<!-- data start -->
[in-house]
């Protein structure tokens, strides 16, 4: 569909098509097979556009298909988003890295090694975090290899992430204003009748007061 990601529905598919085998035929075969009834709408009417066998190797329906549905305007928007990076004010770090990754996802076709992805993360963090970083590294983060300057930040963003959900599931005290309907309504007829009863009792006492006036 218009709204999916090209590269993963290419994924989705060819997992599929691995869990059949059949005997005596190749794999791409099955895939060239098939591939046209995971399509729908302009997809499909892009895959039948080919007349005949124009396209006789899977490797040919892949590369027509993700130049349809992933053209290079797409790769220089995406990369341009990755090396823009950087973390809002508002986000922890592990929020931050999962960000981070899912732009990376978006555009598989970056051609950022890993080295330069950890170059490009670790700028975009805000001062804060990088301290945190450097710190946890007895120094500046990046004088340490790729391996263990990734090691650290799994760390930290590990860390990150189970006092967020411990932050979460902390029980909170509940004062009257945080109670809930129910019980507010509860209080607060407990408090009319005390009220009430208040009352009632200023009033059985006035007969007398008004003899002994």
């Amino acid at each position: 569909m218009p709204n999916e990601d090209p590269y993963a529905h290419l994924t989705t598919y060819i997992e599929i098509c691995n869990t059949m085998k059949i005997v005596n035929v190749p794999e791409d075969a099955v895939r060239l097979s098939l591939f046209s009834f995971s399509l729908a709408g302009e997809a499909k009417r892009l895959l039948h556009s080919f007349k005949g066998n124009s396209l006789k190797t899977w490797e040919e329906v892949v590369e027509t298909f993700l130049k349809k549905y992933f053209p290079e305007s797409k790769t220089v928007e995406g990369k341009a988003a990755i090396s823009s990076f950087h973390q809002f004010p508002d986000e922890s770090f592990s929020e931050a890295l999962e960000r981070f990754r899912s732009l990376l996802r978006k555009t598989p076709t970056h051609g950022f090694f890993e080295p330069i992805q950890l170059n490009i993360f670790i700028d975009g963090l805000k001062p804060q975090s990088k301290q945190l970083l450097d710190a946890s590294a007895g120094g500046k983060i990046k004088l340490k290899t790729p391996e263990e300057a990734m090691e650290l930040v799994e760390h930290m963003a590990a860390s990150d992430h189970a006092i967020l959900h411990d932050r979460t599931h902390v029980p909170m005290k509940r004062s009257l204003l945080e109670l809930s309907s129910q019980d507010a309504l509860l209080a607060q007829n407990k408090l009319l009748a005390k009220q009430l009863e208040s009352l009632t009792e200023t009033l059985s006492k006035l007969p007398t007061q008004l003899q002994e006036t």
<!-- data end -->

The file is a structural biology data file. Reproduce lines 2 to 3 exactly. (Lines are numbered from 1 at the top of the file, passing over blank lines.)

């Protein structure tokens, strides 16, 4: 569909098509097979556009298909988003890295090694975090290899992430204003009748007061 990601529905598919085998035929075969009834709408009417066998190797329906549905305007928007990076004010770090990754996802076709992805993360963090970083590294983060300057930040963003959900599931005290309907309504007829009863009792006492006036 218009709204999916090209590269993963290419994924989705060819997992599929691995869990059949059949005997005596190749794999791409099955895939060239098939591939046209995971399509729908302009997809499909892009895959039948080919007349005949124009396209006789899977490797040919892949590369027509993700130049349809992933053209290079797409790769220089995406990369341009990755090396823009950087973390809002508002986000922890592990929020931050999962960000981070899912732009990376978006555009598989970056051609950022890993080295330069950890170059490009670790700028975009805000001062804060990088301290945190450097710190946890007895120094500046990046004088340490790729391996263990990734090691650290799994760390930290590990860390990150189970006092967020411990932050979460902390029980909170509940004062009257945080109670809930129910019980507010509860209080607060407990408090009319005390009220009430208040009352009632200023009033059985006035007969007398008004003899002994």
């Amino acid at each position: 569909m218009p709204n999916e990601d090209p590269y993963a529905h290419l994924t989705t598919y060819i997992e599929i098509c691995n869990t059949m085998k059949i005997v005596n035929v190749p794999e791409d075969a099955v895939r060239l097979s098939l591939f046209s009834f995971s399509l729908a709408g302009e997809a499909k009417r892009l895959l039948h556009s080919f007349k005949g066998n124009s396209l006789k190797t899977w490797e040919e329906v892949v590369e027509t298909f993700l130049k349809k549905y992933f053209p290079e305007s797409k790769t220089v928007e995406g990369k341009a988003a990755i090396s823009s990076f950087h973390q809002f004010p508002d986000e922890s770090f592990s929020e931050a890295l999962e960000r981070f990754r899912s732009l990376l996802r978006k555009t598989p076709t970056h051609g950022f090694f890993e080295p330069i992805q950890l170059n490009i993360f670790i700028d975009g963090l805000k001062p804060q975090s990088k301290q945190l970083l450097d710190a946890s590294a007895g120094g500046k983060i990046k004088l340490k290899t790729p391996e263990e300057a990734m090691e650290l930040v799994e760390h930290m963003a590990a860390s990150d992430h189970a006092i967020l959900h411990d932050r979460t599931h902390v029980p909170m005290k509940r004062s009257l204003l945080e109670l809930s309907s129910q019980d507010a309504l509860l209080a607060q007829n407990k408090l009319l009748a005390k009220q009430l009863e208040s009352l009632t009792e200023t009033l059985s006492k006035l007969p007398t007061q008004l003899q002994e006036t």